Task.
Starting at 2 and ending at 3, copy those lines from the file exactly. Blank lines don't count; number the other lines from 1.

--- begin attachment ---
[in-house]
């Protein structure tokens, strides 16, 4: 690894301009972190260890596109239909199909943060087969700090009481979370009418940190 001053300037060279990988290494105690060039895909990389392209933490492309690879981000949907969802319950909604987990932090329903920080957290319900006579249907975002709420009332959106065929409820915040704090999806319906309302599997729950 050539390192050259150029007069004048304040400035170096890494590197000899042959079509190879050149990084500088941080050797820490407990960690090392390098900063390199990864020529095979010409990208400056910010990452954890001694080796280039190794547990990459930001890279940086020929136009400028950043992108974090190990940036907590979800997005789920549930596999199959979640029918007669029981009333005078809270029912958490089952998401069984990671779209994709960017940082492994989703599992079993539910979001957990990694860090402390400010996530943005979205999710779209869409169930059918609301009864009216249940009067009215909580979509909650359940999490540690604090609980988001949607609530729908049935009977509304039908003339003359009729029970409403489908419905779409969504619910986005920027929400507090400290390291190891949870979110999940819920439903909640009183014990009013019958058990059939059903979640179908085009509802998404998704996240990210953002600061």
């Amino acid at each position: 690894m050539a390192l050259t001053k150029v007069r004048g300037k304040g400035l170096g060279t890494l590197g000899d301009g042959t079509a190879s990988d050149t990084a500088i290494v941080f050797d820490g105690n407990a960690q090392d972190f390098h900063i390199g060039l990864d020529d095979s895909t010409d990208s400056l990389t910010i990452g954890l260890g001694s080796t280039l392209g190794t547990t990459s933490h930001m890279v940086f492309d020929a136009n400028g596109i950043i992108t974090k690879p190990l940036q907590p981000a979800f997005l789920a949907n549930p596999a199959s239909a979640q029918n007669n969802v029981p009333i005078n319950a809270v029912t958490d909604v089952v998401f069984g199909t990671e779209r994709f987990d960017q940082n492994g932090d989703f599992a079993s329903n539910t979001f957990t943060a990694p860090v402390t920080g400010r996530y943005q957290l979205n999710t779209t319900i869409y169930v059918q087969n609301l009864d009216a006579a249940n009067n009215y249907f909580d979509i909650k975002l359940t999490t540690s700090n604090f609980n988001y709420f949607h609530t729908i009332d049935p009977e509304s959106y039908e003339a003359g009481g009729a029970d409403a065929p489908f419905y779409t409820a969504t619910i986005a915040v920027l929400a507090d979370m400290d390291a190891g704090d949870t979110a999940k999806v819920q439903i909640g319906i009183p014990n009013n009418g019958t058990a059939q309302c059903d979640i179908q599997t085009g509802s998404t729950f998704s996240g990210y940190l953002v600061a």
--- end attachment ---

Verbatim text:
């Protein structure tokens, strides 16, 4: 690894301009972190260890596109239909199909943060087969700090009481979370009418940190 001053300037060279990988290494105690060039895909990389392209933490492309690879981000949907969802319950909604987990932090329903920080957290319900006579249907975002709420009332959106065929409820915040704090999806319906309302599997729950 050539390192050259150029007069004048304040400035170096890494590197000899042959079509190879050149990084500088941080050797820490407990960690090392390098900063390199990864020529095979010409990208400056910010990452954890001694080796280039190794547990990459930001890279940086020929136009400028950043992108974090190990940036907590979800997005789920549930596999199959979640029918007669029981009333005078809270029912958490089952998401069984990671779209994709960017940082492994989703599992079993539910979001957990990694860090402390400010996530943005979205999710779209869409169930059918609301009864009216249940009067009215909580979509909650359940999490540690604090609980988001949607609530729908049935009977509304039908003339003359009729029970409403489908419905779409969504619910986005920027929400507090400290390291190891949870979110999940819920439903909640009183014990009013019958058990059939059903979640179908085009509802998404998704996240990210953002600061």
């Amino acid at each position: 690894m050539a390192l050259t001053k150029v007069r004048g300037k304040g400035l170096g060279t890494l590197g000899d301009g042959t079509a190879s990988d050149t990084a500088i290494v941080f050797d820490g105690n407990a960690q090392d972190f390098h900063i390199g060039l990864d020529d095979s895909t010409d990208s400056l990389t910010i990452g954890l260890g001694s080796t280039l392209g190794t547990t990459s933490h930001m890279v940086f492309d020929a136009n400028g596109i950043i992108t974090k690879p190990l940036q907590p981000a979800f997005l789920a949907n549930p596999a199959s239909a979640q029918n007669n969802v029981p009333i005078n319950a809270v029912t958490d909604v089952v998401f069984g199909t990671e779209r994709f987990d960017q940082n492994g932090d989703f599992a079993s329903n539910t979001f957990t943060a990694p860090v402390t920080g400010r996530y943005q957290l979205n999710t779209t319900i869409y169930v059918q087969n609301l009864d009216a006579a249940n009067n009215y249907f909580d979509i909650k975002l359940t999490t540690s700090n604090f609980n988001y709420f949607h609530t729908i009332d049935p009977e509304s959106y039908e003339a003359g009481g009729a029970d409403a065929p489908f419905y779409t409820a969504t619910i986005a915040v920027l929400a507090d979370m400290d390291a190891g704090d949870t979110a999940k999806v819920q439903i909640g319906i009183p014990n009013n009418g019958t058990a059939q309302c059903d979640i179908q599997t085009g509802s998404t729950f998704s996240g990210y940190l953002v600061a």